Afterward, I asked Elder Holland what the First Presidency and Quorum of the Twelve Apostles felt about fully reopening the temples. He referred to the four-phase return to full temple worship they announced in May. Now, 121 temples of the 168 are in Phase 2, which permits ordinances for living persons only in small groups following all health guidelines. The third phase will allow proxy ordinances to begin again.
“We’re very hopeful about getting back in the temples,” Elder Holland said. “We won’t put people at risk. We’re not going to do anything foolish, and we’re honoring very carefully the guidelines. We mask and we socially distance and we’re not having people in temples yet, but we’re into the second phase fully and we hope for a third soon that would allow more participation,” Elder Holland said, “but we’ll just have to be wise and medically and socially responsible, not rush that and put anyone at risk. We’re just going to have to be patient.”
That’s not easy for those who love family history work and are preparing to do ordinances for their ancestors.
“There have been quite a few days that I have just sat outside the temple and wept with the desire to feel the peace found within its walls,” Sunny Mahe wrote in a message. “I have immersed myself in family history work in the meantime, but as the names stack up with more and more work to be done, I feel the pressure to perform those ordinances mounting.”
The pandemic has not slowed temple construction. The church now has 27 temples under construction, having added three last week — Salta Argentina, Bentonville Arkansas and Red Cliffs Utah temples.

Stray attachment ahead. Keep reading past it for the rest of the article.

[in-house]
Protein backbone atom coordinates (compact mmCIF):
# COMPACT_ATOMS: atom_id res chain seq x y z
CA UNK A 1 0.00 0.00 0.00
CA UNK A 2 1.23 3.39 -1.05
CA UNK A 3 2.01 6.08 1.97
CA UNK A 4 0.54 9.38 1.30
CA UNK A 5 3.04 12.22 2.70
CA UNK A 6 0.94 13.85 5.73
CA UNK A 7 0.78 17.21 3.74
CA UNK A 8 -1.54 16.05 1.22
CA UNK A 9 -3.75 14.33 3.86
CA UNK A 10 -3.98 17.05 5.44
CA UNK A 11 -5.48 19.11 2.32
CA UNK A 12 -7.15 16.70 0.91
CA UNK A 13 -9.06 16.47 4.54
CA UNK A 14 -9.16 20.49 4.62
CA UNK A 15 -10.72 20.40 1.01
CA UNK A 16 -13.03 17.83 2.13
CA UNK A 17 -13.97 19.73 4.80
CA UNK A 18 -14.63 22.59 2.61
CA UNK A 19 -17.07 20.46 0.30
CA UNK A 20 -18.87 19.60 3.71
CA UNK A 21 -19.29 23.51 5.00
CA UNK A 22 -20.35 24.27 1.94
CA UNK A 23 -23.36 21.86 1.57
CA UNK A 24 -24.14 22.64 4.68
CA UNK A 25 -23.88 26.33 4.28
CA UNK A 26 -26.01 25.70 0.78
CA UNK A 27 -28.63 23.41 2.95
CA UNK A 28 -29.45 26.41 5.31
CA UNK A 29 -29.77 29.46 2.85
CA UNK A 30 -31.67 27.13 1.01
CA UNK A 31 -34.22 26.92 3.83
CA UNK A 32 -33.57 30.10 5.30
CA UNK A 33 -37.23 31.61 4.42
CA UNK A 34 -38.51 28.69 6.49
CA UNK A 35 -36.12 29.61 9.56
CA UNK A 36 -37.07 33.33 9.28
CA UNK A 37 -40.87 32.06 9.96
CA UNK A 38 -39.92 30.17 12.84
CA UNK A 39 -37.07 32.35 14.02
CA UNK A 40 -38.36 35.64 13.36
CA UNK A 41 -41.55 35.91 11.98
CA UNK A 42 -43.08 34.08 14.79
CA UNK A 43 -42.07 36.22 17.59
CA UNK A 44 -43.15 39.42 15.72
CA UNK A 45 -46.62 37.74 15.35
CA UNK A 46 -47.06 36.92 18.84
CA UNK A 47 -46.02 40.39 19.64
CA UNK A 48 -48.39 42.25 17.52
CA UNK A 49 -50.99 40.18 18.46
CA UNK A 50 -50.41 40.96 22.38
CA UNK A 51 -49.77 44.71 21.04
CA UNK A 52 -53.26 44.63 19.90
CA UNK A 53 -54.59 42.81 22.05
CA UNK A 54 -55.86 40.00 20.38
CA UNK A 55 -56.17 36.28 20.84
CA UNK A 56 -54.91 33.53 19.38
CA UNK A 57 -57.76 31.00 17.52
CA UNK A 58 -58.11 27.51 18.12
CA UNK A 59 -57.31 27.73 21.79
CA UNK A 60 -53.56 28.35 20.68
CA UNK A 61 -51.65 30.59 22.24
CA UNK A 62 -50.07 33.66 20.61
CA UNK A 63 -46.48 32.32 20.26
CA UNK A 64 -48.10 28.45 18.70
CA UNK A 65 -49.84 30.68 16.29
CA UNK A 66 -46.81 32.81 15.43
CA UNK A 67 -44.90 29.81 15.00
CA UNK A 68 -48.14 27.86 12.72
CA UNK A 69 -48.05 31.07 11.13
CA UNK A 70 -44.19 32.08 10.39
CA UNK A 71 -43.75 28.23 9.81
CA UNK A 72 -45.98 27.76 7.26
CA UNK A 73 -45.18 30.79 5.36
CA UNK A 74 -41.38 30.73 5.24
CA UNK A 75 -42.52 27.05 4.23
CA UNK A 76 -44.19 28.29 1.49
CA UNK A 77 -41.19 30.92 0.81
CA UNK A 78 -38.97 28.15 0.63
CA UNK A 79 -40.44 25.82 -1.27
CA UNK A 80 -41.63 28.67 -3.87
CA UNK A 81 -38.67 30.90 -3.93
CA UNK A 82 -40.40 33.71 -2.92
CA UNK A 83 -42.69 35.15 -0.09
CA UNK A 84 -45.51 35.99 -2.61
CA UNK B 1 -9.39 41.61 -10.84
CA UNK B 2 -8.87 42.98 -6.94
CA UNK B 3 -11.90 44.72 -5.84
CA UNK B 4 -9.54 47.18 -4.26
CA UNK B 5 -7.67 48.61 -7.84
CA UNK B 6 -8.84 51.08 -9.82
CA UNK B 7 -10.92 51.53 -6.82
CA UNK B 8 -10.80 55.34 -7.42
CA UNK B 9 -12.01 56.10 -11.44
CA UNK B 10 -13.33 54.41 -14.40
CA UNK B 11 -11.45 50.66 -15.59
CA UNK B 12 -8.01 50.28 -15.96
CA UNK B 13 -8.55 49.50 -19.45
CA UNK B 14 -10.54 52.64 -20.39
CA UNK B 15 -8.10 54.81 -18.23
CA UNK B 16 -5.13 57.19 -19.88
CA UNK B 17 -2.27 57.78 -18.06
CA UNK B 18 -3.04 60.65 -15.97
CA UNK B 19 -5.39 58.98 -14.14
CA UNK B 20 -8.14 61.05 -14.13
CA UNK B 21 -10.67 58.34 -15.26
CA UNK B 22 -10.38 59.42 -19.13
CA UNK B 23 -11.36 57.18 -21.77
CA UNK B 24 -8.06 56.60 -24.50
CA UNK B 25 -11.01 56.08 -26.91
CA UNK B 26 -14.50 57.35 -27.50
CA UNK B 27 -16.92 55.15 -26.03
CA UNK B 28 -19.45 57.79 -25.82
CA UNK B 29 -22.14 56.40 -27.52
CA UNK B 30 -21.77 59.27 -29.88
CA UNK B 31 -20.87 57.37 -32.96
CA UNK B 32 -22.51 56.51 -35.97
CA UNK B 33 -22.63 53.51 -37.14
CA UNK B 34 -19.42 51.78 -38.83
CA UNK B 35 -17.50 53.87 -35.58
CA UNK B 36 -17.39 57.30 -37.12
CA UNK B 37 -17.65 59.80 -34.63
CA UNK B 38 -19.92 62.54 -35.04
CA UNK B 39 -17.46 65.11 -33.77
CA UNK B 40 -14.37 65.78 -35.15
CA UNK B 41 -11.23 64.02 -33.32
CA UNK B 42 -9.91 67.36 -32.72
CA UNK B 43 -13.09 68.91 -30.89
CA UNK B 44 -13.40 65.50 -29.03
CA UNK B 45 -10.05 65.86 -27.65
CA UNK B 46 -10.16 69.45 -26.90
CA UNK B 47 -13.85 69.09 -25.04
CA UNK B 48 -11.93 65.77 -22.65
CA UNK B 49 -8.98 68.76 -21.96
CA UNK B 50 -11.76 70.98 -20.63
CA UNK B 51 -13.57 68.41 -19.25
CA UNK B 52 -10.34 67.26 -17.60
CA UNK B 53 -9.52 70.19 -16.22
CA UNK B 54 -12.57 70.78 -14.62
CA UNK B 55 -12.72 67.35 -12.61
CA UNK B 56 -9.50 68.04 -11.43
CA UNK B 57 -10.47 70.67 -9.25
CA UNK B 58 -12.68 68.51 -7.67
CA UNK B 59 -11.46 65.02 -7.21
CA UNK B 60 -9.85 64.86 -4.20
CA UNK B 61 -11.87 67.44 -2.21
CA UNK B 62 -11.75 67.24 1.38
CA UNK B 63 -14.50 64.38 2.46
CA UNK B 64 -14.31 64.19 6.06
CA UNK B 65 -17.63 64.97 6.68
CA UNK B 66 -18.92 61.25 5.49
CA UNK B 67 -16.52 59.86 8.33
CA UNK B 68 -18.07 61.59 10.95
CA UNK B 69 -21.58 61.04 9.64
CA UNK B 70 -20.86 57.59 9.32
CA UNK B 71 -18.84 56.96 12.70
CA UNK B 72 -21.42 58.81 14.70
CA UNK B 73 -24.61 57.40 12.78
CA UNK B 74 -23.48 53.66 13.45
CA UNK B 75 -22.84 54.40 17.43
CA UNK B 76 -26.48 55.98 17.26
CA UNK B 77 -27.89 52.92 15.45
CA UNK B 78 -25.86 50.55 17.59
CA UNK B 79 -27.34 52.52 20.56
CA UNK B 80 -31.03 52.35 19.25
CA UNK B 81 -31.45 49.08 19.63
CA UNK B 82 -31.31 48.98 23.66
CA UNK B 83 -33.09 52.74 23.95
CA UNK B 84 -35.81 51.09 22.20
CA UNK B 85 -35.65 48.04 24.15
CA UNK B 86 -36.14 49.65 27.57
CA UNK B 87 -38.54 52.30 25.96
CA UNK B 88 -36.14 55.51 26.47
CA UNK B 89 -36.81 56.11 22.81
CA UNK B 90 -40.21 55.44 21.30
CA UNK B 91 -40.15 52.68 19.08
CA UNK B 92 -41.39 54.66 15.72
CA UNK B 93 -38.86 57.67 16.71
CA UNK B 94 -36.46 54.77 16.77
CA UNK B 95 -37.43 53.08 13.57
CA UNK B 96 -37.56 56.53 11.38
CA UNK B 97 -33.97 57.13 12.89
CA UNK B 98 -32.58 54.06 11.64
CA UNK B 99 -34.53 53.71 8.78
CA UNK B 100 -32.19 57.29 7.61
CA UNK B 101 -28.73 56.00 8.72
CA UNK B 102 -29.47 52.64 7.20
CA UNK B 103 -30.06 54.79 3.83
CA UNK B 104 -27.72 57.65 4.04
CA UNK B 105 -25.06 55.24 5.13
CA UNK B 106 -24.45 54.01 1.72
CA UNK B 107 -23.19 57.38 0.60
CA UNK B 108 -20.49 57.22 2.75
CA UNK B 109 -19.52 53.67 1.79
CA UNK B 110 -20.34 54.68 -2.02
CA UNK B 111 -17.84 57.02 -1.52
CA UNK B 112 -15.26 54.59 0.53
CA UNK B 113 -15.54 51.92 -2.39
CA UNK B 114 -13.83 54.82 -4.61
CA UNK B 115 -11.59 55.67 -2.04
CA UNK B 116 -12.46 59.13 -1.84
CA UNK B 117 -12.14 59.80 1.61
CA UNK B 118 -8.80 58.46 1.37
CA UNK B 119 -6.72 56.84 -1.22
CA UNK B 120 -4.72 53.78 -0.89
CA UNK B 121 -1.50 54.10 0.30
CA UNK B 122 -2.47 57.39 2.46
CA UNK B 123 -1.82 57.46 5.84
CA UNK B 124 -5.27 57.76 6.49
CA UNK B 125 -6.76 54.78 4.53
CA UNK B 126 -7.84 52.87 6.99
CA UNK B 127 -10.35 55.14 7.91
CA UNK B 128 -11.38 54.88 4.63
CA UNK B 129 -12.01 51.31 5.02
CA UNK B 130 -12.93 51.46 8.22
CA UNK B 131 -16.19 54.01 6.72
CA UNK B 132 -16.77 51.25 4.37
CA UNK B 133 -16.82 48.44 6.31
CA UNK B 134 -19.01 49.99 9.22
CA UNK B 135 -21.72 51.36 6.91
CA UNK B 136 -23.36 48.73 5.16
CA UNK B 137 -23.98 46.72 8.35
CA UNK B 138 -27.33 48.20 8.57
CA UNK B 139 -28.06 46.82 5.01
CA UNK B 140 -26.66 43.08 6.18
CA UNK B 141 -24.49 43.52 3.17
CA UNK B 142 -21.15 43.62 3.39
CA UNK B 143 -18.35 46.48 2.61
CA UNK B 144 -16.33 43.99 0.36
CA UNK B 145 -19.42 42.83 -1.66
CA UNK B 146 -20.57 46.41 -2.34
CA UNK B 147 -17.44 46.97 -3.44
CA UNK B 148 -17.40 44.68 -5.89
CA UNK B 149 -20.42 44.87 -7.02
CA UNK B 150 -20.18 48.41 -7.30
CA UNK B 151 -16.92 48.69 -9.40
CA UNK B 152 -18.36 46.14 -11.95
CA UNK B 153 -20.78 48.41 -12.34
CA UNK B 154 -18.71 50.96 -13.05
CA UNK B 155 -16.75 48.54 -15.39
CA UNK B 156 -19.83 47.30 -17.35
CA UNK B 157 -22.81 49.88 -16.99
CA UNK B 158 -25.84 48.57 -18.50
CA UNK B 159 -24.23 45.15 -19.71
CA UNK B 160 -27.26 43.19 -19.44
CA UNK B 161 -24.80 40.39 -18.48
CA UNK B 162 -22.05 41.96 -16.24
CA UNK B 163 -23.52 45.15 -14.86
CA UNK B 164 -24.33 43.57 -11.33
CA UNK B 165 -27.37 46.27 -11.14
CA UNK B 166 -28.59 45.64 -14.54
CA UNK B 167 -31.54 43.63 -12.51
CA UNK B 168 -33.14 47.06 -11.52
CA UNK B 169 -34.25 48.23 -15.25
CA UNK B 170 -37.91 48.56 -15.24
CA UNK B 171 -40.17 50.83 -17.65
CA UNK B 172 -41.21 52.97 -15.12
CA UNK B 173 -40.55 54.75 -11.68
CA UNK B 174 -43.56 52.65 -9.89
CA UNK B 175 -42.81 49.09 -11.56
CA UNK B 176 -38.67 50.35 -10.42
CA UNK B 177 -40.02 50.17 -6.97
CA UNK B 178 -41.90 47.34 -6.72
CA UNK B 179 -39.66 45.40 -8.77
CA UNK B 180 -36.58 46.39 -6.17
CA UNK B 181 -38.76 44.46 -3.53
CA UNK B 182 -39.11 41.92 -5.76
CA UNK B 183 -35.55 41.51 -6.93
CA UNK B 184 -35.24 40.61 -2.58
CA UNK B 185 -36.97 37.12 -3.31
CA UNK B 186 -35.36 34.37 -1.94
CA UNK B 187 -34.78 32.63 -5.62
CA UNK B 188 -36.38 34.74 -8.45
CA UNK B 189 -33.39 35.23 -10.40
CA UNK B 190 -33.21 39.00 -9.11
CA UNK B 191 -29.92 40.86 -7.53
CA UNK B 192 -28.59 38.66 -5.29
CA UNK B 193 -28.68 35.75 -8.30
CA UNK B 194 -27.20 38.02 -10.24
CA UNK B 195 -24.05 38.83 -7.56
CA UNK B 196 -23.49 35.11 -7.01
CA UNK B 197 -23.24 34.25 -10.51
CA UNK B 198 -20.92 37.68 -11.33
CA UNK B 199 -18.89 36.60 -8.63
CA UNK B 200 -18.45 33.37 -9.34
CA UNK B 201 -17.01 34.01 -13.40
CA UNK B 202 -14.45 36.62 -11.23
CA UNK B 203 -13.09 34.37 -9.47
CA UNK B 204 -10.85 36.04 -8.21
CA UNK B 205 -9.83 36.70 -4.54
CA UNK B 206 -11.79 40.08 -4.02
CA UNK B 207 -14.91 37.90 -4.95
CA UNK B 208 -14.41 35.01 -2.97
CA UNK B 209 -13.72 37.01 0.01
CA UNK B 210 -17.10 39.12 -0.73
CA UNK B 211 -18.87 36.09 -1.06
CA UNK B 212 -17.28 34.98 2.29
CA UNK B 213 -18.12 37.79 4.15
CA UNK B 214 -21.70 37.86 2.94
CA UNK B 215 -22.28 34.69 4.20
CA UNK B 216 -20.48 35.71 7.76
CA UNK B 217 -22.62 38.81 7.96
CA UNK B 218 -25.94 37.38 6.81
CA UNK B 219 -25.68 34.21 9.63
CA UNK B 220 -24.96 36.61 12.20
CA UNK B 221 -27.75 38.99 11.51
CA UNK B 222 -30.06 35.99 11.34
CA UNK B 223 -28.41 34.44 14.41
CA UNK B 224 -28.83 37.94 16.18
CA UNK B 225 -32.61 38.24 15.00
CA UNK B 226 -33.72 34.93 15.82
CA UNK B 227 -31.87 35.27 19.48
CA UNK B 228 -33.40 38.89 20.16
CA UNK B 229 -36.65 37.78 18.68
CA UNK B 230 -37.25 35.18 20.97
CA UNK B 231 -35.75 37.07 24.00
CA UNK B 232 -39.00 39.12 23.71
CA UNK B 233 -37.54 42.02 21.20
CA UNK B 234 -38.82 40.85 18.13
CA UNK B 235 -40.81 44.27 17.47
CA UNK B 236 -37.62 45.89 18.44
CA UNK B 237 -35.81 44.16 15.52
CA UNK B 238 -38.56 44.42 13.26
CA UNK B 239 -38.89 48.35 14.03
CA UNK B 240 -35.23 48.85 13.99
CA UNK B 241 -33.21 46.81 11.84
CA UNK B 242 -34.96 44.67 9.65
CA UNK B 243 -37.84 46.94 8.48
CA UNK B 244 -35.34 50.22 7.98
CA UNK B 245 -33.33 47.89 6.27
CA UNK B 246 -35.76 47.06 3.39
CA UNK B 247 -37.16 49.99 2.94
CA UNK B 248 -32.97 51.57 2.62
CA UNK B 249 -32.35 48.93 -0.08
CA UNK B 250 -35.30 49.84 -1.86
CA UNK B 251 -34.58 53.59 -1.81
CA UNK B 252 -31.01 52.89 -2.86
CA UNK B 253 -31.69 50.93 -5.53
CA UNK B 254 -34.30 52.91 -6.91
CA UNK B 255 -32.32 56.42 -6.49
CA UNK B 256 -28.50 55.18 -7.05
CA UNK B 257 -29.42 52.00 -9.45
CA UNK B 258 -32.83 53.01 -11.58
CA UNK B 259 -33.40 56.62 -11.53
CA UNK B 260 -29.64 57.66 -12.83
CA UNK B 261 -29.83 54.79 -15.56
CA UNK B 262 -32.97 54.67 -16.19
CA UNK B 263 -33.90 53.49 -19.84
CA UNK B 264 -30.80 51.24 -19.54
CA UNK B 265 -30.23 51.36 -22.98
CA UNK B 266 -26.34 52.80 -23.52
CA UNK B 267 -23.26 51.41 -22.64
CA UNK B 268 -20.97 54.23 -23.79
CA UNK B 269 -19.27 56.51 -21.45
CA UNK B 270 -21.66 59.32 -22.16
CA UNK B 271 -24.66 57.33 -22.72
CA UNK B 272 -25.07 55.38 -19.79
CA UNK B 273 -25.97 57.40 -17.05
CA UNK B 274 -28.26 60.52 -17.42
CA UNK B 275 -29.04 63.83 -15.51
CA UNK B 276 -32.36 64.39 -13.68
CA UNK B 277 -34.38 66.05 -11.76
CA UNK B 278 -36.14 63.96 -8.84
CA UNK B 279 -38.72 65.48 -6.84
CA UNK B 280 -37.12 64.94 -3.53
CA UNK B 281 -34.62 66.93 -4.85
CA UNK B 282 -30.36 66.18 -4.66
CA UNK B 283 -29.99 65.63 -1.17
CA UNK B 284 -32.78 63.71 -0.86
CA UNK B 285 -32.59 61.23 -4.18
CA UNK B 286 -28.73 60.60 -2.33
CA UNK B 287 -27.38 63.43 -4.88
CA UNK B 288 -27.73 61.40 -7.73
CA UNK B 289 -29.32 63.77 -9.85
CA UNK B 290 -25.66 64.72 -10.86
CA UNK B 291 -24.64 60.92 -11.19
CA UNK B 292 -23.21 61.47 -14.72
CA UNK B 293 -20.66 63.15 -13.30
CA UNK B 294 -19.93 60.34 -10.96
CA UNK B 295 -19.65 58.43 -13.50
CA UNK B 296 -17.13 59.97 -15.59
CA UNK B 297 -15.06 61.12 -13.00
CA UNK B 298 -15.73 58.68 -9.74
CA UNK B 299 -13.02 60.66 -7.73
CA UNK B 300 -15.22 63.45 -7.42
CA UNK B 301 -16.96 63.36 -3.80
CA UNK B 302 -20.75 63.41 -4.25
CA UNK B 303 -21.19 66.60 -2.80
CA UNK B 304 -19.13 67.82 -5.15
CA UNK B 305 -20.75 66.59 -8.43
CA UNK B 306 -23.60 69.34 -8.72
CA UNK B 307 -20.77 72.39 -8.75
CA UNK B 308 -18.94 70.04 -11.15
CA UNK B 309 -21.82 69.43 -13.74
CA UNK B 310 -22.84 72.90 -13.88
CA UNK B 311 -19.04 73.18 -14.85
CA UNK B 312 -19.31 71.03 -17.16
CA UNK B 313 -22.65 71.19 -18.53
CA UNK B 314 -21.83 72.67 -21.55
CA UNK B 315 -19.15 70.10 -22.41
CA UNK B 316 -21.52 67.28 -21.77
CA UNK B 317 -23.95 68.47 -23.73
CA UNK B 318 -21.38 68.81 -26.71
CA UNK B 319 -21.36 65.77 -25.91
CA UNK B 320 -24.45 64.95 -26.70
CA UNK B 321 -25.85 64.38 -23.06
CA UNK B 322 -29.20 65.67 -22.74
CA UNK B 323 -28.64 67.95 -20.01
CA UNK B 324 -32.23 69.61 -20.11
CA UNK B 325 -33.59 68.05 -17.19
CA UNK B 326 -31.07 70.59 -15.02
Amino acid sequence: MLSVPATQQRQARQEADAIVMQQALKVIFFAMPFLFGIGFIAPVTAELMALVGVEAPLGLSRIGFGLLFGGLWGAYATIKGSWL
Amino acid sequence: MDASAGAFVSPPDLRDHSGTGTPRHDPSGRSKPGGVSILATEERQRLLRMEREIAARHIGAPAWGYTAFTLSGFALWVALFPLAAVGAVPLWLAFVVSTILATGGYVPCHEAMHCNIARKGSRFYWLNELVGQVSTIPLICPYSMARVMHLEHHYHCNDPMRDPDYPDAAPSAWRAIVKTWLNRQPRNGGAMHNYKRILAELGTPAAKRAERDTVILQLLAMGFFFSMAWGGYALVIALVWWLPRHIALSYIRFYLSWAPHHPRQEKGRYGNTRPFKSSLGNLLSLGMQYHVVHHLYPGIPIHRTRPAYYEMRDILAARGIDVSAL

Eight more groundbreakings are scheduled by year’s end.
“It is quite interesting that at a time when most of us are unable to attend the temple, the leadership of the church has announced or initiated construction of seven new temples in the Utah Area,” said Elder Christensen, who is the area president. “So if we’re not able to go there, you can see the work is accelerating and going to continue to accelerate.”
Elder Holland referred to that work when he asked God to bless members who fund temple construction through their tithing.
“Father, would Thou please bless the faithful tithe-payers from all over the church who have made this groundbreaking possible,” he said. “May they and we continue to be mindful of where these temples come from and ultimately who pays for the great expense of constructing them. Would Thou open the windows of heaven and pour out blessings on those who have given of their tithes and offerings to see these miracles come to pass in our day of hastening and saving and exalting.”